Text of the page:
Need, technology, and behavior: driving us inevitably to an ecosystem future

Kaihan Krippendorff

In 1993, a little-known illness infected 732 people across four states in the western US. The mysterious sickness led to the deaths of four children and left 178 other victims with long-term medical complications. The culprit? The Escherichia coli bacterium, now better known as E coli. The outbreak, linked to 73 Jack in the Box restaurants in California, Idaho, Nevada, and Washington, has been called the most infamous food poisoning in contemporary history. As an immediate result, all of the suspected restaurants were closed. Every point in the beef supply chain required scrutiny and resulting safety concerns changed the beef industry forever. In the year and a half after the outbreak, Jack in the Box lost approximately $160 million from both lawsuits and lost sales.

We’ve come a long way since that 1993 incident, but fragmented supply chain data still makes it difficult to pinpoint the origin of a food poisoning outbreak. But, imagine a future in which shutting down an entire supply system due to an outbreak won’t be necessary because we can trace the source of contamination to a shipment from a specific slaughterhouse in minutes. This is what companies like animal health company Zoetis and technology giant IBM are working to create right now.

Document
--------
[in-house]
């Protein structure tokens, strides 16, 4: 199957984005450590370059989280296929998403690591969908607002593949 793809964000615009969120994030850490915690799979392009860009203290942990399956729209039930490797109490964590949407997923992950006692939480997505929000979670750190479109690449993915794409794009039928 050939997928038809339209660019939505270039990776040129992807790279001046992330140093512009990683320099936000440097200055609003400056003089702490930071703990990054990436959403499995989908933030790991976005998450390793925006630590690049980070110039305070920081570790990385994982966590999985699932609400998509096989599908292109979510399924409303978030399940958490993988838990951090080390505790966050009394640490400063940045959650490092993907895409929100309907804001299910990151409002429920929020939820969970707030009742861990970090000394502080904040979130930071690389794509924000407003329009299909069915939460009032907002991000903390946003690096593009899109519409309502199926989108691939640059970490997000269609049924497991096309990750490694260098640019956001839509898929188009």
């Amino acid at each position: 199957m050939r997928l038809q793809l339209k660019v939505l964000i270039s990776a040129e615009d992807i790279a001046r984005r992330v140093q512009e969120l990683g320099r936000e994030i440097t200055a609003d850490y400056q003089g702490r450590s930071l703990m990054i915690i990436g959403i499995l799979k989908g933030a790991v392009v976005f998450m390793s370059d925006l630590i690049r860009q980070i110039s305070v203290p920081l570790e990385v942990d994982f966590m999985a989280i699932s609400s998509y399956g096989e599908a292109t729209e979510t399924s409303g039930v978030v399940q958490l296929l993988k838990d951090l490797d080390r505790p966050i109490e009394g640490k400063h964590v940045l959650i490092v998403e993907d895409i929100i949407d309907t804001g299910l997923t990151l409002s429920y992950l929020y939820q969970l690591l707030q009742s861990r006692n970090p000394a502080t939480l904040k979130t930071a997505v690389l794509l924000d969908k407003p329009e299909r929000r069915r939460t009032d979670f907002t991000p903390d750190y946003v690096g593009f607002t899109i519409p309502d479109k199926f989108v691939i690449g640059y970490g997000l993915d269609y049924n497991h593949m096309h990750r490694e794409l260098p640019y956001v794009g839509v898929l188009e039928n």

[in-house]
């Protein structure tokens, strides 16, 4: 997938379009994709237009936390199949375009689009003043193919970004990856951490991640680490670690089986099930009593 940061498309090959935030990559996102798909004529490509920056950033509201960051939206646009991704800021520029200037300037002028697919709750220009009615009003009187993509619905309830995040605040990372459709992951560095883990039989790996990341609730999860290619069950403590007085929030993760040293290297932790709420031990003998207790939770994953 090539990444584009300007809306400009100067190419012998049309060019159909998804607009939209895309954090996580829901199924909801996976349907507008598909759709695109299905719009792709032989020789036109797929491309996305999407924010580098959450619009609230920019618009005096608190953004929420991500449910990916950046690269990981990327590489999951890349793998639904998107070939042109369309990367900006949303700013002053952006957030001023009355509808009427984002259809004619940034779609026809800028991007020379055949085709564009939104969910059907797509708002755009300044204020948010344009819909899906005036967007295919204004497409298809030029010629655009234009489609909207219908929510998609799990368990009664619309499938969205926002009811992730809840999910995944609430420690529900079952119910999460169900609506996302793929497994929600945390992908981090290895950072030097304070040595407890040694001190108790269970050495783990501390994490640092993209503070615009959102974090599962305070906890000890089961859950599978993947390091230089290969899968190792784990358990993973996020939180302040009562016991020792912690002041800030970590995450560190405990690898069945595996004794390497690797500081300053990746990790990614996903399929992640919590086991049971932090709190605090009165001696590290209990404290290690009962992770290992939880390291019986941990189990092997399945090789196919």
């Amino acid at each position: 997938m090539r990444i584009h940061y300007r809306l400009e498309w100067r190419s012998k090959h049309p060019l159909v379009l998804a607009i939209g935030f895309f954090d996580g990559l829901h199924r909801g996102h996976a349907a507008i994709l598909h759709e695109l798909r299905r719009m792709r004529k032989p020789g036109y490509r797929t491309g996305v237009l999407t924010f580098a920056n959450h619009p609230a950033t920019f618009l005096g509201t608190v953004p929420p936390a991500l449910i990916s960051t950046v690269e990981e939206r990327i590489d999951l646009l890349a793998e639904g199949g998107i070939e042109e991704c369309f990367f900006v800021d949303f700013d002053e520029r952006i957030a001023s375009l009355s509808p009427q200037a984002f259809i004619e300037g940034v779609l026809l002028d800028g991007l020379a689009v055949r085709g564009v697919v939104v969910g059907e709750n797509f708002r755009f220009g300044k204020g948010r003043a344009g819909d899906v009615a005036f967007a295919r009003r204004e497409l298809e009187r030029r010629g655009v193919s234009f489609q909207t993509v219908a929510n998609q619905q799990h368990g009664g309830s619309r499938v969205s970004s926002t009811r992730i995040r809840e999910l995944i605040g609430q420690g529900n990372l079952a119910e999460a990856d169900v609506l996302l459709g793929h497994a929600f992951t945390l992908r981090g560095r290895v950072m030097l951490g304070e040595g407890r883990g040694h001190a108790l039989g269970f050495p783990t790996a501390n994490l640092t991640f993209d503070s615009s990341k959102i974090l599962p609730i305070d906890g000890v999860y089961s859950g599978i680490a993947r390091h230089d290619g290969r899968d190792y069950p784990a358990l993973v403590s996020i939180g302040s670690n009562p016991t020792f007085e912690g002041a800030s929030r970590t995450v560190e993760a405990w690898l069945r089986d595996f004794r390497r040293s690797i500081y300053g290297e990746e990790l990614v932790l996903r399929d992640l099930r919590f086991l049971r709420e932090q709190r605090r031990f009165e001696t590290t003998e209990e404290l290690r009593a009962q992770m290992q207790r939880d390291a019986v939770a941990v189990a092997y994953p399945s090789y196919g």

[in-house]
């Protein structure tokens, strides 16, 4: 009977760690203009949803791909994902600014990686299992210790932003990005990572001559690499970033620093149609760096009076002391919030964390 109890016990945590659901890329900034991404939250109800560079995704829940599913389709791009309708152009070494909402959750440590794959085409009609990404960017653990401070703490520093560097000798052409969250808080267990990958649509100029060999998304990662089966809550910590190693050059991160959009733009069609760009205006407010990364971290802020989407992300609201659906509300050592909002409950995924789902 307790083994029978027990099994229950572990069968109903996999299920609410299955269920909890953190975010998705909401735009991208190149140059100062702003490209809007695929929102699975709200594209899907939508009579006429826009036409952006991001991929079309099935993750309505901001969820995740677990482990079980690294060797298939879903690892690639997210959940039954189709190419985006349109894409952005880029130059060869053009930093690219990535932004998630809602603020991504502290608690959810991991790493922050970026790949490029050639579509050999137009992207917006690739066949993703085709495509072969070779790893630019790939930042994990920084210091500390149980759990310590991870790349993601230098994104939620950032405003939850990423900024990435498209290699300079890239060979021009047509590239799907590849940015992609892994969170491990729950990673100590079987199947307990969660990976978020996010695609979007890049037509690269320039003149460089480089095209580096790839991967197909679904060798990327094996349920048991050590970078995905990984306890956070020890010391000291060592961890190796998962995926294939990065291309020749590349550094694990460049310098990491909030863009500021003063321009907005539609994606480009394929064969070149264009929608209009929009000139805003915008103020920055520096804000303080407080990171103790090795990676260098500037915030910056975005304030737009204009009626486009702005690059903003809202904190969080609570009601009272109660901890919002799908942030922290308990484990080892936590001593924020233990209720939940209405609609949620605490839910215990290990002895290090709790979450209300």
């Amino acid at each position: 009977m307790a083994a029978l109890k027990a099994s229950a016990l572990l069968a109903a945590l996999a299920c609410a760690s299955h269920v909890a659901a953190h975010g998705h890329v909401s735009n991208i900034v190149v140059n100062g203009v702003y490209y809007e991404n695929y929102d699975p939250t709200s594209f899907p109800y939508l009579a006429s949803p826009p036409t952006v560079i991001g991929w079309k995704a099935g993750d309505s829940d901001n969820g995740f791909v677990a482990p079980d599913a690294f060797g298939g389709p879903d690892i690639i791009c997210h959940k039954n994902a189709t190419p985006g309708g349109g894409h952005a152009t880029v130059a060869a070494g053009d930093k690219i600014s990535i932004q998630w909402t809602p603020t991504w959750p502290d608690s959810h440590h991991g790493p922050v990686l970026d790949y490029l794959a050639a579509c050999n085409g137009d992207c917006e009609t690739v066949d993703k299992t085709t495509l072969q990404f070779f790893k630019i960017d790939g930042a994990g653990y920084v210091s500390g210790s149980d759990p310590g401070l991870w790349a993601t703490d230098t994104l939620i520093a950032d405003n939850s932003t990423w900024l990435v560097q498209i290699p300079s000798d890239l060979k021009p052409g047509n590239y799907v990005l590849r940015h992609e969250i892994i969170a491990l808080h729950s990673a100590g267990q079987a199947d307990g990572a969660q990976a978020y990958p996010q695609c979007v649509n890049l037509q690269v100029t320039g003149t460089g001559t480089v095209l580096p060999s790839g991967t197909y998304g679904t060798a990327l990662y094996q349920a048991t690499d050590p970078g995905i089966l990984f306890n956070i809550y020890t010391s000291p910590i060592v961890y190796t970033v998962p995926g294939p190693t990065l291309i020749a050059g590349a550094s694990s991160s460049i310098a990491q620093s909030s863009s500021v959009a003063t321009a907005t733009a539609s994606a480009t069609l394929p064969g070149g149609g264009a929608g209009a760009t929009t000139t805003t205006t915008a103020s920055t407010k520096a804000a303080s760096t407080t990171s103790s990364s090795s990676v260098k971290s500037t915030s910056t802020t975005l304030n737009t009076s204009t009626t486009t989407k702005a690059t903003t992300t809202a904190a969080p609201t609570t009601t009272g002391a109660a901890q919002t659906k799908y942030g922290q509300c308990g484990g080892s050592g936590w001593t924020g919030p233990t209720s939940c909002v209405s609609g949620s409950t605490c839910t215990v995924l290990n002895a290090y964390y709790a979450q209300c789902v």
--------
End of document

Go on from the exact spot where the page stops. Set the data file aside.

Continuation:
I’ve worked with Zoetis’ head of corporate strategy, Tess Caputo. She explained how technology is enabling the evolution in the beef industry to prevent food safety outbreaks in the future. The beef supply chain is fragmented—a cow could be owned by three or four farmers in different states before the beef is packaged and sold to consumers. When a cow changes hands at auction, it’s difficult to keep a record of the feed it consumed, where that feed was produced, medications it received, and any previous owners.

Now, with retailers and consumers demanding transparency of the provenance of animals and the medications and treatment they receive, farmers and animal health organizations are partnering with tech companies to generate greater insights into an animal’s history. These partnerships become part of a greater ecosystem, backed by blockchain technology, that attaches a unique ID to each cow, records every time it receives medical treatment or is sold, and offers a traceable, trustworthy view of the animal’s complete background. Imagine if each cow had an identification number similar to a car’s vehicle identification number (VIN) that you could use to quickly pull up its entire history. This transparent recording system is also useful in the dairy industry, where diet, environment, genetics, and medicine can all affect the amount of milk produced. In the event of a food safety emergency, government agencies will be able to locate the source with more precision and manage outbreaks without shutting down entire supply chains.